Buying Presents for Other People’s Children: Actually Not Super Difficult

by | December 17, 2012
filed under Pop Culture

bkue and ping baby shoes-twinsby Jessica Critcher

It’s winter solstice time, and for my nieces and nephews, that means presents. Unfortunately, most mainstream toy stores are polarized between pink and blue, and the intent seems to be instilling and reinforcing traditional gender roles rather than encouraging play. It’s so obvious, even little kids can figure it out. If you don’t believe boy toys and girl toys are marketed differently, check out the Gendered Advertising Remixer to see them hilariously juxtaposed together.

I would like to offer a few strategies I’ve picked up for buying things for children– specifically for other people’s children, as I am not a parent and do not claim to be an expert.

Before this gets pointed out, yes, some children legitimately enjoy more “traditional” toys. I played with dolls and I even had an Easy Bake Oven, and I turned out alright (Okay, that’s debatable). But to be fair, I had the occasional microscope or birdhouse kit as well. Just because kids are tiny doesn’t mean they’re not complex individuals. Don’t sell them short by assuming they can be defined by their gender.

As a kid I got a book-writing kit for Christmas. I wrote and illustrated a story about bugs from space who eat all of the popcorn on Earth. The finished product was bound in an actual hardcover book. That sticks out in my mind as one of the things that helped me figure out I wanted to be a writer. In the long run, that means more to me than my Barbie dolls, even though I asked for those as well.

I don’t want to throw “girly” toys under the bus because A) that only serves to further devalue traditionally feminine activities and B) they can actually teach useful things like social skills and compassion. But the reason we’re caught in this pink vs. blue civil war might be a self-fulfilling prophecy. If boys are shown cars and told that boys like cars, and all they get are cars, they’re more likely to like cars. I can’t believe I feel the need to type this, but kids can have interests that are unrelated to their gender.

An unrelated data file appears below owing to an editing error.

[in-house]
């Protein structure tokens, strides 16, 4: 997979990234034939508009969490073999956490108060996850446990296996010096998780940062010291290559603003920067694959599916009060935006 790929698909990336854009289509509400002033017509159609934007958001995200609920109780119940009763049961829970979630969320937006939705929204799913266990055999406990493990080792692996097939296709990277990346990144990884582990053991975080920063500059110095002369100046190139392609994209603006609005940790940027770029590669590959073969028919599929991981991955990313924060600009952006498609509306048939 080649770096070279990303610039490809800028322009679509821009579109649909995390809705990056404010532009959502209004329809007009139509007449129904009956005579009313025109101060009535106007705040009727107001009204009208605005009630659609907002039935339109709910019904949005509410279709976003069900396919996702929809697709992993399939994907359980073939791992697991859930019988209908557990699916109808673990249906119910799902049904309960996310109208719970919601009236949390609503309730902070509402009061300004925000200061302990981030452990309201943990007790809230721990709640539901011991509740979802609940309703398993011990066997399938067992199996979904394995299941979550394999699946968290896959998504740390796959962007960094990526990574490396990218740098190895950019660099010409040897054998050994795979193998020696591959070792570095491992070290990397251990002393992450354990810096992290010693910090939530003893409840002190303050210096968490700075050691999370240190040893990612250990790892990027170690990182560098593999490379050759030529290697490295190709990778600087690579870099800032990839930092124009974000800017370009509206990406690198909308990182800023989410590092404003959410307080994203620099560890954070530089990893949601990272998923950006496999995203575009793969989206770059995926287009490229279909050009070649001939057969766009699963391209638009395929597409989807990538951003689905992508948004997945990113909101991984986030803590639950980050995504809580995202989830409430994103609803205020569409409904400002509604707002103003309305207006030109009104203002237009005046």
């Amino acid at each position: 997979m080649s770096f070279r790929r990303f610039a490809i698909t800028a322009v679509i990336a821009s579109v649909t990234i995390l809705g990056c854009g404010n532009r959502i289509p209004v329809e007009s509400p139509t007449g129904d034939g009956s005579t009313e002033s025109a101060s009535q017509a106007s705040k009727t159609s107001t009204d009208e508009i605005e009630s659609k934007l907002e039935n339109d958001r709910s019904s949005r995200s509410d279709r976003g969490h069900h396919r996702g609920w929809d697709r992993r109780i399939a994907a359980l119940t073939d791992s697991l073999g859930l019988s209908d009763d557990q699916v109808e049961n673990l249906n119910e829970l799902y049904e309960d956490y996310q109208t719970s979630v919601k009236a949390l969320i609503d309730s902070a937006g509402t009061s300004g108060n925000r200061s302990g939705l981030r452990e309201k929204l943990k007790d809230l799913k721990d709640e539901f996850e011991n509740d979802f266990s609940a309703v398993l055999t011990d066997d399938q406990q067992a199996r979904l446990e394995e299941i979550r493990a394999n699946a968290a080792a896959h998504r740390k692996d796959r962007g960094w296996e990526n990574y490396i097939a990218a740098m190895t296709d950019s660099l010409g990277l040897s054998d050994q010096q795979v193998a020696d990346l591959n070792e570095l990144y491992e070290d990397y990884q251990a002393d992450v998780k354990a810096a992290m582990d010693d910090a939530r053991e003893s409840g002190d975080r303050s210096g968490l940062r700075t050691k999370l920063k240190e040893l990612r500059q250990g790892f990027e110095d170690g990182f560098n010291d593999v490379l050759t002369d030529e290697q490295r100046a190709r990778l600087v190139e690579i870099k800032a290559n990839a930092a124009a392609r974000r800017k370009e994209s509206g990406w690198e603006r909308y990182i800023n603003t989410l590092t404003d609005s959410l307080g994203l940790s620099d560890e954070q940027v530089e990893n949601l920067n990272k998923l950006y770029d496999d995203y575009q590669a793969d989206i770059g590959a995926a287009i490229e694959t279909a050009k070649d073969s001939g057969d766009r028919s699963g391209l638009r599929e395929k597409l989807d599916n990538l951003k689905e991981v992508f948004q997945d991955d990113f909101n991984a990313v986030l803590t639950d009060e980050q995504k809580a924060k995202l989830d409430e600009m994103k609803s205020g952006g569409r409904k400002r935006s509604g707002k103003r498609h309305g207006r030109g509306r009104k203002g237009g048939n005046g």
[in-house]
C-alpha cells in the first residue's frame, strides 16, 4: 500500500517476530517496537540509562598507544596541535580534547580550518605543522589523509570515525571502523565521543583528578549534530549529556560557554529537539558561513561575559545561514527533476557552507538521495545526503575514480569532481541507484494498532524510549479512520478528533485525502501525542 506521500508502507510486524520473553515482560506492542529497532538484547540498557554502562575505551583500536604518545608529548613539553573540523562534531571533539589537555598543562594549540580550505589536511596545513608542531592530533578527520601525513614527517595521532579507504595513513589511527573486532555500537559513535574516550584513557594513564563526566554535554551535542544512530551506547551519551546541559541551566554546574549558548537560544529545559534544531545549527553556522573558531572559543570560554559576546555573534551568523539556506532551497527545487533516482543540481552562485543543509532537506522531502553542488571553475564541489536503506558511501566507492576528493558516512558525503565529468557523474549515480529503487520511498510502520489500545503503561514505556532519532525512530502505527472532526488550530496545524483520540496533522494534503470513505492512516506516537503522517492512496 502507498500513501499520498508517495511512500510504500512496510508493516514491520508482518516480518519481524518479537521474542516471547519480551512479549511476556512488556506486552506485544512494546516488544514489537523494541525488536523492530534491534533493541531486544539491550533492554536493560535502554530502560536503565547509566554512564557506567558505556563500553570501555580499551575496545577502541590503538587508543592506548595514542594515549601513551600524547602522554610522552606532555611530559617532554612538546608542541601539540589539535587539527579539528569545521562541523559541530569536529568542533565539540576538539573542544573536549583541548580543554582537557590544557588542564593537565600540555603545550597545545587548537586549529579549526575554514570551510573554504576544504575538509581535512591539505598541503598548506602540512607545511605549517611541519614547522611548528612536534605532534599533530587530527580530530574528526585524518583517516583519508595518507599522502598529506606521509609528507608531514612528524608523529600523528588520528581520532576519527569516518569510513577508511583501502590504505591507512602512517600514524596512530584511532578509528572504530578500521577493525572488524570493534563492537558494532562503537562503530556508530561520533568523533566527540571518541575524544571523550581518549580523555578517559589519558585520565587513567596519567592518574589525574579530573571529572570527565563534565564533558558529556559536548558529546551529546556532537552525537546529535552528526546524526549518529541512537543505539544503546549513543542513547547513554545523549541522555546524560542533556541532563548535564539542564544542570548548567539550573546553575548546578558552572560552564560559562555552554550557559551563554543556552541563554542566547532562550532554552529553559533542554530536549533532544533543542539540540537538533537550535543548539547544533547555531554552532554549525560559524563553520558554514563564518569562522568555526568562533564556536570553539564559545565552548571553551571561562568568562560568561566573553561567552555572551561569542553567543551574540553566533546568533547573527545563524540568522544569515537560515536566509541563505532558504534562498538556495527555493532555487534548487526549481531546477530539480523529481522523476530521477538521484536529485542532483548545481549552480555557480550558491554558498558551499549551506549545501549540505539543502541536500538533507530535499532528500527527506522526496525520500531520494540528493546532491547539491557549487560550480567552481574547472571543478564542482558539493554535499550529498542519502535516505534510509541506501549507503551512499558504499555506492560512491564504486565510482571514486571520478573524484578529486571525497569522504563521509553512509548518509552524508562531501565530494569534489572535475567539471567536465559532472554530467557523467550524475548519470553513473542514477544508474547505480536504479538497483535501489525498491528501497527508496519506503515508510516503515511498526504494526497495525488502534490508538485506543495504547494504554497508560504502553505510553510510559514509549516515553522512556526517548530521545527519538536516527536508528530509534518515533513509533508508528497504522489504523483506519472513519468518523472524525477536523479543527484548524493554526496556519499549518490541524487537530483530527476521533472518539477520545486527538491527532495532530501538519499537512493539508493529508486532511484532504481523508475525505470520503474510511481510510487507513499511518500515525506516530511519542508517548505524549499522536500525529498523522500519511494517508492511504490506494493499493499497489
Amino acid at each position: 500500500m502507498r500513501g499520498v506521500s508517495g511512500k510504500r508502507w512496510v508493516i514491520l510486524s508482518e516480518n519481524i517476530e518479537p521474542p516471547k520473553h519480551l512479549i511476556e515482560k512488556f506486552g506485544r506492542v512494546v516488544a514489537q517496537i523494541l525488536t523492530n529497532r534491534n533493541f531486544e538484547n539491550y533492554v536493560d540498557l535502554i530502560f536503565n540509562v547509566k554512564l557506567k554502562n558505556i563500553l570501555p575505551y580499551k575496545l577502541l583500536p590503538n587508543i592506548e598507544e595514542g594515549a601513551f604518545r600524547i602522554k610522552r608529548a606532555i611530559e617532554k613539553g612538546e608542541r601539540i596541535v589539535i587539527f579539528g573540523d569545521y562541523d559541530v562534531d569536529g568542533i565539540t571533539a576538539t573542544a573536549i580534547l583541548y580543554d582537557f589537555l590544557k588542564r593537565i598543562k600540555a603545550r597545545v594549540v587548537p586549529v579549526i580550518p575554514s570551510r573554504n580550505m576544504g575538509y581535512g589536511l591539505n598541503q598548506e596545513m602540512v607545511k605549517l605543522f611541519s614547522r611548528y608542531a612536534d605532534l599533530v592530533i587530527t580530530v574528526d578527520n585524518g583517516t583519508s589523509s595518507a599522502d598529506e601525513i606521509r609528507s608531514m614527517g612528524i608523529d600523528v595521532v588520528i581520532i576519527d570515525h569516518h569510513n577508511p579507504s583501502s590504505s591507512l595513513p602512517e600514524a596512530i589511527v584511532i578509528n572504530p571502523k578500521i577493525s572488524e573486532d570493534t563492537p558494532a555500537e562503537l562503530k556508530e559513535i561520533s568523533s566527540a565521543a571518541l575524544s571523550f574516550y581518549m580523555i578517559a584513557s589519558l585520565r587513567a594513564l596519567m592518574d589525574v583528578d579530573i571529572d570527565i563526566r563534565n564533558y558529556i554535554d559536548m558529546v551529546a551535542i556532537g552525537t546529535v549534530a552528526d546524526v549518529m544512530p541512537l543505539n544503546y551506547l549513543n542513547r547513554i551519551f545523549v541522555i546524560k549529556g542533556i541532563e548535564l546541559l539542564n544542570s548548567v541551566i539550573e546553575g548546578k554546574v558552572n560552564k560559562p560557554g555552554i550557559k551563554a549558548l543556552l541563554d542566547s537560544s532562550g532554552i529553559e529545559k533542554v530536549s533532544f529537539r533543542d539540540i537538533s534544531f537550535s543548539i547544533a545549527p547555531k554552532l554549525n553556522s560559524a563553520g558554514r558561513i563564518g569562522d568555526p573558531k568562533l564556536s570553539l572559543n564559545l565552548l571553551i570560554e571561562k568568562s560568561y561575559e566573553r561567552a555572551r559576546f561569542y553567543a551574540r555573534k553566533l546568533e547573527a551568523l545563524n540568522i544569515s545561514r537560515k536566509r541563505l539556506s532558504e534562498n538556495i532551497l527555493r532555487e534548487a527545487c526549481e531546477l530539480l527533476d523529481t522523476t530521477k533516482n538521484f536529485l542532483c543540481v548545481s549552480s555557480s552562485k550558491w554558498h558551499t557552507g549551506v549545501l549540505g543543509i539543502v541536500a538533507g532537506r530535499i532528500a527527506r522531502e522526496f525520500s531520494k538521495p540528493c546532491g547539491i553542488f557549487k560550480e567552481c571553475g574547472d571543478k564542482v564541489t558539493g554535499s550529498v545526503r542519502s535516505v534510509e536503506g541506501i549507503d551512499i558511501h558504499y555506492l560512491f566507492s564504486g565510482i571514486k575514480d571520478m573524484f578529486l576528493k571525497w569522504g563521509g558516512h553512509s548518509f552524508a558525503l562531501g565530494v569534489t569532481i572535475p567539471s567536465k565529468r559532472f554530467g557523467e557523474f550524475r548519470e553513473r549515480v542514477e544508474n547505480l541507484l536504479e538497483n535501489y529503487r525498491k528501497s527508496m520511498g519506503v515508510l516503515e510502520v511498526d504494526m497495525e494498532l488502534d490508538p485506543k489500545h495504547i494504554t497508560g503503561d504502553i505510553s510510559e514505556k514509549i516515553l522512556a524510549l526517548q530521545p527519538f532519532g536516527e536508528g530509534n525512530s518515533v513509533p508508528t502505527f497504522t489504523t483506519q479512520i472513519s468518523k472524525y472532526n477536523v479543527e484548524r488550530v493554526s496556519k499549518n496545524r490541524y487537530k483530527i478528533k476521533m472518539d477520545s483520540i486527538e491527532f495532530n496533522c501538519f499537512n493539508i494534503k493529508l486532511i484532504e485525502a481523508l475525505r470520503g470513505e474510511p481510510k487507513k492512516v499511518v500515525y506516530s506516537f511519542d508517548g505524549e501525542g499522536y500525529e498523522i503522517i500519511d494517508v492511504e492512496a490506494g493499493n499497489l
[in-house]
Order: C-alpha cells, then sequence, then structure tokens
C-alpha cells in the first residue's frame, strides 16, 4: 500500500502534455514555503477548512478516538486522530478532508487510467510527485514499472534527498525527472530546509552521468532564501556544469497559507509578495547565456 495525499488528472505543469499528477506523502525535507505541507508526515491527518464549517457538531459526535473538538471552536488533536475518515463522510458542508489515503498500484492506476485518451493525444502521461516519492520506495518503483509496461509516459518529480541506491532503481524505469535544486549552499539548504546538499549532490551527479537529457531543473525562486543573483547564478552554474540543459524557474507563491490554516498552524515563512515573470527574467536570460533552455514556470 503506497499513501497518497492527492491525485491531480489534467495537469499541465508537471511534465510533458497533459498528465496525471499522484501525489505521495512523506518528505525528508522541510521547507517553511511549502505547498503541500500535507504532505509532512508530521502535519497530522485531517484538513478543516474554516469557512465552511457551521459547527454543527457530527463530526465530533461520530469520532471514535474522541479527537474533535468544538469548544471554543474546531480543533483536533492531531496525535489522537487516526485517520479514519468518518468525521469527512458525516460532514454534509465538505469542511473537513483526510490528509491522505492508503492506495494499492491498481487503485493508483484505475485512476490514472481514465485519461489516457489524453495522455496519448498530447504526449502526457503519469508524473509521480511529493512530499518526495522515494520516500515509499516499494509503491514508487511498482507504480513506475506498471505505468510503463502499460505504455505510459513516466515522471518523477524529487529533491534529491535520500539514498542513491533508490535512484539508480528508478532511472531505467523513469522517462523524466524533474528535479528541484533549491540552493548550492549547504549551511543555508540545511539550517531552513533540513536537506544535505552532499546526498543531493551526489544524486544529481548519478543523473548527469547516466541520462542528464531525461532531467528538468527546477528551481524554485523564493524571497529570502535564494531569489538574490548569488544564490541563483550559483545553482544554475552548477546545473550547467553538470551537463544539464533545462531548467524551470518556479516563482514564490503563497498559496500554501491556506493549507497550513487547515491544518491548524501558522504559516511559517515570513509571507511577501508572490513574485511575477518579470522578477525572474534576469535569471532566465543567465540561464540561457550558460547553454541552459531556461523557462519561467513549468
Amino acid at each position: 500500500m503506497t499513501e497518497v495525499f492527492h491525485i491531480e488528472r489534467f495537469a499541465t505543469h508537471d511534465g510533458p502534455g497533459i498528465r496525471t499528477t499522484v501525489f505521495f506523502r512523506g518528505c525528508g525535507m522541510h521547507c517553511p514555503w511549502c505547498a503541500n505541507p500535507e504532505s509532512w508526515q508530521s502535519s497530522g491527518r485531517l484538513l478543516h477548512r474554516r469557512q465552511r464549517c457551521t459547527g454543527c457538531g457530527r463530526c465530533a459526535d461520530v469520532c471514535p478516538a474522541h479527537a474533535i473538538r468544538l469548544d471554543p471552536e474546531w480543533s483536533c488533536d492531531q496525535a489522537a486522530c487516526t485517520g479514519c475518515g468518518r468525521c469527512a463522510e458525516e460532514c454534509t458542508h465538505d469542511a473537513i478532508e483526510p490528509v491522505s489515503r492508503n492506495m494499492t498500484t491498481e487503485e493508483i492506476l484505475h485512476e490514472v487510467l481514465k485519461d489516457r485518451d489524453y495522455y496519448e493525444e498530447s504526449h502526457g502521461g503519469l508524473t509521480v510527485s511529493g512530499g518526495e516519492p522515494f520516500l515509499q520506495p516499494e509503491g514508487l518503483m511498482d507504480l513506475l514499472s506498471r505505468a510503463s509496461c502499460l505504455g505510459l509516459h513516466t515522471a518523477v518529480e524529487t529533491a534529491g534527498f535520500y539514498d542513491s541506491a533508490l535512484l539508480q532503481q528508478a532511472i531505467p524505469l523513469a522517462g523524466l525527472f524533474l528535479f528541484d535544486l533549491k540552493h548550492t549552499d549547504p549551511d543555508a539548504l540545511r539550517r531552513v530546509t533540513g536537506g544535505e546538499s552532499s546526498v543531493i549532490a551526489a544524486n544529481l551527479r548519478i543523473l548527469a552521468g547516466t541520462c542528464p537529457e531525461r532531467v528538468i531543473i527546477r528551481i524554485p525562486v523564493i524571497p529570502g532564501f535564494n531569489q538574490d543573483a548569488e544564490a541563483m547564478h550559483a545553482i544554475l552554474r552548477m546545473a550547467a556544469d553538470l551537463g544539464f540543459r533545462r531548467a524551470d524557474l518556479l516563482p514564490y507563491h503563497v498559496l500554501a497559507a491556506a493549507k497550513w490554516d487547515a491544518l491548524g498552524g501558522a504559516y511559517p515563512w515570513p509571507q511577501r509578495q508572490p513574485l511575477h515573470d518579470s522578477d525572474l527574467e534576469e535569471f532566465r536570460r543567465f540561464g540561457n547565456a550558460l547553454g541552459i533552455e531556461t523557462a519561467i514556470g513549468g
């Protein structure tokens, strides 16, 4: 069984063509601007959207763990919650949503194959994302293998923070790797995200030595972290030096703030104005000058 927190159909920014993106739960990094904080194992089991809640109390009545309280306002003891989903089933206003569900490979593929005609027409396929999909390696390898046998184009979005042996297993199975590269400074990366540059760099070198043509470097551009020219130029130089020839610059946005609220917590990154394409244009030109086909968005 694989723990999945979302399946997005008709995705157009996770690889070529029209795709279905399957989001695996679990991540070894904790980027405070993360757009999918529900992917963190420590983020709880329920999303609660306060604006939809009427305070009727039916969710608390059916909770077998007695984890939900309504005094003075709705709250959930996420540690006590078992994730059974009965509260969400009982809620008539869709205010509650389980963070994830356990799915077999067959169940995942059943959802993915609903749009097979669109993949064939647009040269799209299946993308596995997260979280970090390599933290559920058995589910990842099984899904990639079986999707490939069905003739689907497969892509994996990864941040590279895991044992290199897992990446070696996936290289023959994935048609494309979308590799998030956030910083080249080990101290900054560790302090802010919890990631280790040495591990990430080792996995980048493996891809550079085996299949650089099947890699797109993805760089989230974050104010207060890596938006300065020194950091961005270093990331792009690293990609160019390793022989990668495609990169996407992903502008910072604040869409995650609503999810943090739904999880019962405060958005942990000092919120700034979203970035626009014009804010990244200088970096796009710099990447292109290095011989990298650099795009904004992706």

I would love to see more boys playing with dolls and girls playing with trucks. But kids shouldn’t have to feel like they’re transgressing in order to do so. There is a wall between what is acceptable for girls and boys to play with, and de-emphasizing gender difference is how we begin to break it down.

People have told me I am overthinking this. And maybe they’re right. But there is extensive planning and thinking that goes into marketing children’s toys. Whether or not you believe the effects are harmful, you should know they are intentional. I try to be deliberate in my interactions with children if only to counter what the media tells them over and over..

Again, this advice isn’t really for parents, because I’m not a parent, and parents are already bombarded with advice from strangers. But as an aunt, Big Sister volunteer, friend of several people with kids and baby shower attendee, I am occasionally presented with opportunities to influence children. I like to think I make them count. If you’re ever unsure, ask yourself, “What am I telling this kid with this present?” Because even though they might not always show it, kids are paying attention.

 


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